Another +1 for the 20" carbine. I've had/have several 20 inchers and one 24 - in .44 Mag (relative to this thread)...same difference for your purposes. The long gun is fun but if I could only have one, it'd be the 20" carbine. They get 5x the field time the 24" does. You'll really enjoy that .45 in the 92 same as I have my .44's. Eight or nine 92s (.44-40, 44 Mag and .357) over 35 years or so, few problems with any.
I disagree that you have to move up to a Chiappa (Cimarron or Taylors) to get a good running 92. If yours is a bit stiff out of the box--some are, some aren't--a couple hundred dry leverings watching a movie or game on TV can help smooth things out a bit (and nothing beats shooting them either)....and then there's the DVD mentioned earlier many have had great success for a DIY tune job. Mine are all older pre-safety 92s and have not been an issue on most in the stiffness department. A few have needed "extra help.". I can't speak for the newer "Rossi" imported "Rossis" (since Braztech/Taurus ownership). To a degree, you do get what you pay for versus the Chiappa, but the latter gun has not been entirely without their critics either regarding some of the small bits at times. They're beautiful and frankly I want one (at least!) as they're cosmetically the closest to the originals (w/o the otherwise excellent current Miroku production of Winchester's own lawyer ba********* of the gun), but the Rossi will do yeoman's duty for fun, SD or hunting for a very long time.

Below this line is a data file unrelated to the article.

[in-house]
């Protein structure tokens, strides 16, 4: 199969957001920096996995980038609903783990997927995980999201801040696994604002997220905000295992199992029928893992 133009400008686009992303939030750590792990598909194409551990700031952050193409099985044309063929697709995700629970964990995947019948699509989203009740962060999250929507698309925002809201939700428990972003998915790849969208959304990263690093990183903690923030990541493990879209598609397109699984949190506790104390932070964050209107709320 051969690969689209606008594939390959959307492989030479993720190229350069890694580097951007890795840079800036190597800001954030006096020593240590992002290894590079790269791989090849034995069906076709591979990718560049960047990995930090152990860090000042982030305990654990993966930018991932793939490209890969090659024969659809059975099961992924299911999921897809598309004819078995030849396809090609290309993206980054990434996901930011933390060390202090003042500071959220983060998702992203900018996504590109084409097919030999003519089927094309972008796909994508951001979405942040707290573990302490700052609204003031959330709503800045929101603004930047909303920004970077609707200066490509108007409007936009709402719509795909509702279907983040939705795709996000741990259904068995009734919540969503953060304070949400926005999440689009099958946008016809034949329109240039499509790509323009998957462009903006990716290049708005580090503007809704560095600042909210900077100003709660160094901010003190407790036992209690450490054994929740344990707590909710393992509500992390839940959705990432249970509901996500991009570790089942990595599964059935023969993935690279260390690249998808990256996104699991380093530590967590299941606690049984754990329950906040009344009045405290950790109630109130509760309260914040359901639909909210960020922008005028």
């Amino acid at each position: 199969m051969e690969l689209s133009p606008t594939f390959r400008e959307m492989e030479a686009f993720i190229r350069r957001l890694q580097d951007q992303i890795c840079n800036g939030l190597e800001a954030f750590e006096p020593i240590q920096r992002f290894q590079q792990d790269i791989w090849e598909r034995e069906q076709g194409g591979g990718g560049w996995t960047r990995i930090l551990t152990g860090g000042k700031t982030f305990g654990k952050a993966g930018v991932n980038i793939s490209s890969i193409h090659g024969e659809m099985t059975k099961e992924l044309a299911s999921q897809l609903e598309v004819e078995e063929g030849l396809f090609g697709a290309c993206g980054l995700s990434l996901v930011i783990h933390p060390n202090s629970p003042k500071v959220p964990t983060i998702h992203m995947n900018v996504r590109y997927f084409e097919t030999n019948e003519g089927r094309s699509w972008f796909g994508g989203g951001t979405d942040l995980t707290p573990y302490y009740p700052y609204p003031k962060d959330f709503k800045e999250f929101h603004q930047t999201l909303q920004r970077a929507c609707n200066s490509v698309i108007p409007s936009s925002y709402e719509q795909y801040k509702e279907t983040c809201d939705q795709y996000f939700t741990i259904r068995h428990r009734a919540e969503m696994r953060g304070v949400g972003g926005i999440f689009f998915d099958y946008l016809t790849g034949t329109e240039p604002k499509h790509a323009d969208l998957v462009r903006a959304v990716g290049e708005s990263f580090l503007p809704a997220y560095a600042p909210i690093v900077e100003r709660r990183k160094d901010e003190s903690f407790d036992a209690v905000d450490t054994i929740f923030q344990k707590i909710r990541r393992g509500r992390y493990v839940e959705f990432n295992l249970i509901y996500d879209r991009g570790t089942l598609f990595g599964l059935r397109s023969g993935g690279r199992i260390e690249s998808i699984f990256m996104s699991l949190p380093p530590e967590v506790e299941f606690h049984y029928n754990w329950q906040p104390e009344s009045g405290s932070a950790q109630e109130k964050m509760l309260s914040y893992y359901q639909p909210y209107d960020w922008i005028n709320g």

While I don't prefer them, some do (for their steadying weight out front, especially for CAS'ers) - you might look at the 20" octagonal "short rifle" as a compromise to your needs. same look/features as the 24",just shorter barrel. I still like the extra "wieldability" and packability of the lighter round barreled 20" carbine, with very little sacrifice of accuracy (for me) to the heavier brreled guns...not to mention the carbine's more gently curved buttplate (vs the sharper "rifle" aka "antique" crescent butt of both the short rifle and 24"). Regardless of which 20", same number of rounds in the tube (10) versus 12 IIRC on the 24". Nice thing is there's something for everybody.
I didn't recall mention of finish, but if in a moist climate you might consider stainless. Not my problem being in Aridzona so all mine are my preferred blue, but something to consider.
To the question of HD/SD, while no AR or M1 Carbine in the rapid reloading department, the lever format does permit loading "on the run"--as you're shooting. Something other repeating rifle types can't do. Again, not as a comparison to the autoloaders, but an indication these old style levers aren't totally useless in the HD role, esecially if you're leaning in that direction anyway.
Last edited by gak; November 25, 2012 at 05:55 PM.